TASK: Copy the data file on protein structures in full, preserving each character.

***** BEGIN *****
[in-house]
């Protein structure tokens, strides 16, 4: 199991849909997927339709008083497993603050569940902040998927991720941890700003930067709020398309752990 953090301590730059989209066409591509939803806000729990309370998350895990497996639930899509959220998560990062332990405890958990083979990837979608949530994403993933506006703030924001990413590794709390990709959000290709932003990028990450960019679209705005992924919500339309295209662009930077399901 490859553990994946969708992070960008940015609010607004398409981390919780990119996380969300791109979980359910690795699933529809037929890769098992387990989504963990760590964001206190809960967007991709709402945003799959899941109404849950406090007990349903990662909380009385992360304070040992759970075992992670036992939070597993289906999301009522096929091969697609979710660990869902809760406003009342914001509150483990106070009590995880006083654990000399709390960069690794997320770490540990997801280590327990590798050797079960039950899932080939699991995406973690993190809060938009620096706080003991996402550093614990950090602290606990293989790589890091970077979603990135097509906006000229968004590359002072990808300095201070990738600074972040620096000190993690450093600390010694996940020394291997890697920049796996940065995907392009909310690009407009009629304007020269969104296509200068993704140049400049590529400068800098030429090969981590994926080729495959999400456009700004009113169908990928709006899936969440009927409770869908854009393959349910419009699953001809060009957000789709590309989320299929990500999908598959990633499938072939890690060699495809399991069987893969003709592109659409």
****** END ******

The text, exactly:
[in-house]
């Protein structure tokens, strides 16, 4: 199991849909997927339709008083497993603050569940902040998927991720941890700003930067709020398309752990 953090301590730059989209066409591509939803806000729990309370998350895990497996639930899509959220998560990062332990405890958990083979990837979608949530994403993933506006703030924001990413590794709390990709959000290709932003990028990450960019679209705005992924919500339309295209662009930077399901 490859553990994946969708992070960008940015609010607004398409981390919780990119996380969300791109979980359910690795699933529809037929890769098992387990989504963990760590964001206190809960967007991709709402945003799959899941109404849950406090007990349903990662909380009385992360304070040992759970075992992670036992939070597993289906999301009522096929091969697609979710660990869902809760406003009342914001509150483990106070009590995880006083654990000399709390960069690794997320770490540990997801280590327990590798050797079960039950899932080939699991995406973690993190809060938009620096706080003991996402550093614990950090602290606990293989790589890091970077979603990135097509906006000229968004590359002072990808300095201070990738600074972040620096000190993690450093600390010694996940020394291997890697920049796996940065995907392009909310690009407009009629304007020269969104296509200068993704140049400049590529400068800098030429090969981590994926080729495959999400456009700004009113169908990928709006899936969440009927409770869908854009393959349910419009699953001809060009957000789709590309989320299929990500999908598959990633499938072939890690060699495809399991069987893969003709592109659409």